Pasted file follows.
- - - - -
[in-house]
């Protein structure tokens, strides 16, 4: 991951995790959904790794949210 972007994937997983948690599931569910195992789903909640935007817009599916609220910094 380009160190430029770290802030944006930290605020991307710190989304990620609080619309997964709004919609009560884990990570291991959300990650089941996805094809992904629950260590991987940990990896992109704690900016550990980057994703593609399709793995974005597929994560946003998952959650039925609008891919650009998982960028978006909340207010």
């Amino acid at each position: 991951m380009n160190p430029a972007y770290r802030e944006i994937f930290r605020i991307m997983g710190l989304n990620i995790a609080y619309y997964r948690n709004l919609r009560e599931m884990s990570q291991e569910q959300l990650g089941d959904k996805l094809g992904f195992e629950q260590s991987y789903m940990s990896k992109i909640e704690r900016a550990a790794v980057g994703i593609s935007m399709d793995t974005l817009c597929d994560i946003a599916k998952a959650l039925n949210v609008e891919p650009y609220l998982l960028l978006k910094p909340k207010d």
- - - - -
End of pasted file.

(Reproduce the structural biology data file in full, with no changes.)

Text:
[in-house]
């Protein structure tokens, strides 16, 4: 991951995790959904790794949210 972007994937997983948690599931569910195992789903909640935007817009599916609220910094 380009160190430029770290802030944006930290605020991307710190989304990620609080619309997964709004919609009560884990990570291991959300990650089941996805094809992904629950260590991987940990990896992109704690900016550990980057994703593609399709793995974005597929994560946003998952959650039925609008891919650009998982960028978006909340207010």
């Amino acid at each position: 991951m380009n160190p430029a972007y770290r802030e944006i994937f930290r605020i991307m997983g710190l989304n990620i995790a609080y619309y997964r948690n709004l919609r009560e599931m884990s990570q291991e569910q959300l990650g089941d959904k996805l094809g992904f195992e629950q260590s991987y789903m940990s990896k992109i909640e704690r900016a550990a790794v980057g994703i593609s935007m399709d793995t974005l817009c597929d994560i946003a599916k998952a959650l039925n949210v609008e891919p650009y609220l998982l960028l978006k910094p909340k207010d």